Butler 2010-11 is putting up similar ratios (55.9 percent rebound rate, 18.3 percent turnover rate), so the internal numbers are pretty solid. It’s far, far too early to panic about this team’s chances for another impressive postseason run. The defense is showing plenty of signs that its wounds will heal. It is not too early, however, to take a look at some other small-conference teams that fit the low-shooting, high-defense, turnovers-for-rebounds formula that the Bulldogs used to come just short of history.

Hampton (7-1, 1-0 MEAC) — The Pirates’ season opened on Nov. 15 with a seven-point loss at Wake Forest (they were down by three with 30 seconds left) that included a very Butler Formula-like structure: 31 percent shooting, minus-5 on rebounds, minus-10 in the turnovers column. Hampton has won every game since, a series that includes a roadie at George Washington (by 11), and neutral-court victories against Boston University (51-50) and blood rival Howard (67-55 at Madison Square Garden in the MEAC’s Big Apple Classic). Edward Joyner, Jr.’s team is one of the worst shooting squads in America (37.2 percent), but has a field goal defense of 32.9 percent (second nationally) to make up for it. The boardwork is pretty bad too (44.8 percent reb-rate), but that’s countervailed by a turnover rate of 16.1 percent. And as of press time, Hampton is seven points from a perfect record.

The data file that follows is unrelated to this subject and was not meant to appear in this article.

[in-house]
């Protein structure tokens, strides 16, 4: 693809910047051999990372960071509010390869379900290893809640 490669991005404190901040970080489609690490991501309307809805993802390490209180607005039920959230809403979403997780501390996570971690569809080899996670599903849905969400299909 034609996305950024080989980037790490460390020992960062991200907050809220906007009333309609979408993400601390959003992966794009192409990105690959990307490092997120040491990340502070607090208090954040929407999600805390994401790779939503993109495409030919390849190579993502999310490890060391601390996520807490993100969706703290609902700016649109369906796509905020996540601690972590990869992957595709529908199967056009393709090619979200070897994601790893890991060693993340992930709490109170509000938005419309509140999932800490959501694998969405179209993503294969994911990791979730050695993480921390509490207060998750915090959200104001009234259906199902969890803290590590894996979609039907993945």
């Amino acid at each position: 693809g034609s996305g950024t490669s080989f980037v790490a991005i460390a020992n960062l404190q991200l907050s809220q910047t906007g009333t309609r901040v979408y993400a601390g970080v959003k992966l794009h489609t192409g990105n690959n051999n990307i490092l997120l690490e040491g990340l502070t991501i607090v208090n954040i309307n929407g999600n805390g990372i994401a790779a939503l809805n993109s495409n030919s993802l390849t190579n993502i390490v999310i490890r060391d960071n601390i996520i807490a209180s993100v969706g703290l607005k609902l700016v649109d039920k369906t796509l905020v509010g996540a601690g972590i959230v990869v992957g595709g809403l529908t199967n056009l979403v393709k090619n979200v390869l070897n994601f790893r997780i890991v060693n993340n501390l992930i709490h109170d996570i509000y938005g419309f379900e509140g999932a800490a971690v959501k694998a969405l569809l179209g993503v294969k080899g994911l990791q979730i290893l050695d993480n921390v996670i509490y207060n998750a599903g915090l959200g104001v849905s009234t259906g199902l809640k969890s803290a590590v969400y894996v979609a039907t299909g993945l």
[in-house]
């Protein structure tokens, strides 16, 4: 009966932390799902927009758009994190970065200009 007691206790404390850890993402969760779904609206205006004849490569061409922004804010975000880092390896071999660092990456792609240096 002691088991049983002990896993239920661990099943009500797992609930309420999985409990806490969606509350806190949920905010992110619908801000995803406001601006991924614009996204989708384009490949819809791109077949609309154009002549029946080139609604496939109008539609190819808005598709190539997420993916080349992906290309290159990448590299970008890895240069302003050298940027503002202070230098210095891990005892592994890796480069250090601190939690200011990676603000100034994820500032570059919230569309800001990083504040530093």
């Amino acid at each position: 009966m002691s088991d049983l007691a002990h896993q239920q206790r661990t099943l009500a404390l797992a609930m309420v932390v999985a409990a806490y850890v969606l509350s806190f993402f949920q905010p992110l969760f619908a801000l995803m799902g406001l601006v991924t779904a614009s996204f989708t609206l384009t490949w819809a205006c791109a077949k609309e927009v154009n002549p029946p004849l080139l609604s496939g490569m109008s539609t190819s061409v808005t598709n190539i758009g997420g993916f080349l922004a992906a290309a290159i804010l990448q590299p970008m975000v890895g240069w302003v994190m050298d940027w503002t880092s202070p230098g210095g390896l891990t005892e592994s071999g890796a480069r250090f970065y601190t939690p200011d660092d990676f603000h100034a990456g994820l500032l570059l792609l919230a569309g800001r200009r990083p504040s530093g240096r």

Virginia Commonwealth (5-2, 1-0 Colonial) — The Rams rarely shoot straight (43.8 percent) and are No. 293 in rebound rate (47 percent), but don’t turn it over (16.6 percent turnover rate) and force opponents into coughs on 23 percent of possessions. Add it all up, and Shaka Smart’s post-Larry Sanders squad has beaten two teams from the Big Six (Wake Forest and UCLA), and have lost their two drops by a combined six points to power-conference sides (Tennessee and South Florida). VCU, along with Old Dominion, is inspiring talk of a two-bid CAA, something that hasn’t happened since 2007.